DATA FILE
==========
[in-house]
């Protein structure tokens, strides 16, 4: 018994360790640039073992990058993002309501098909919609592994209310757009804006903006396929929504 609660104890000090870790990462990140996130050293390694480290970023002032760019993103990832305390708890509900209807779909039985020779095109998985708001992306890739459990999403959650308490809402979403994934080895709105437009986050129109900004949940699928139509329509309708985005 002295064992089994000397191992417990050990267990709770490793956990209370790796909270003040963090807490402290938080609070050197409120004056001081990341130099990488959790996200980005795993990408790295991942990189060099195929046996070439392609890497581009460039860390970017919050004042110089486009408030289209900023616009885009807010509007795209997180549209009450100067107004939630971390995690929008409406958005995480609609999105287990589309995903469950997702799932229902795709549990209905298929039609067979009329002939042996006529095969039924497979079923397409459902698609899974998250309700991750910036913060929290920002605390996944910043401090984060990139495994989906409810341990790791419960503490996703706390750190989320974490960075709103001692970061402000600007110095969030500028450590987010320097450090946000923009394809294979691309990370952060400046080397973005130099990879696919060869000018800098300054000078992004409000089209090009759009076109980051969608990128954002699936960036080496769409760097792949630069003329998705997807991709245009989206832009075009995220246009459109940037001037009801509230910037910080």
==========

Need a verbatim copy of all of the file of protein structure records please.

[in-house]
């Protein structure tokens, strides 16, 4: 018994360790640039073992990058993002309501098909919609592994209310757009804006903006396929929504 609660104890000090870790990462990140996130050293390694480290970023002032760019993103990832305390708890509900209807779909039985020779095109998985708001992306890739459990999403959650308490809402979403994934080895709105437009986050129109900004949940699928139509329509309708985005 002295064992089994000397191992417990050990267990709770490793956990209370790796909270003040963090807490402290938080609070050197409120004056001081990341130099990488959790996200980005795993990408790295991942990189060099195929046996070439392609890497581009460039860390970017919050004042110089486009408030289209900023616009885009807010509007795209997180549209009450100067107004939630971390995690929008409406958005995480609609999105287990589309995903469950997702799932229902795709549990209905298929039609067979009329002939042996006529095969039924497979079923397409459902698609899974998250309700991750910036913060929290920002605390996944910043401090984060990139495994989906409810341990790791419960503490996703706390750190989320974490960075709103001692970061402000600007110095969030500028450590987010320097450090946000923009394809294979691309990370952060400046080397973005130099990879696919060869000018800098300054000078992004409000089209090009759009076109980051969608990128954002699936960036080496769409760097792949630069003329998705997807991709245009989206832009075009995220246009459109940037001037009801509230910037910080």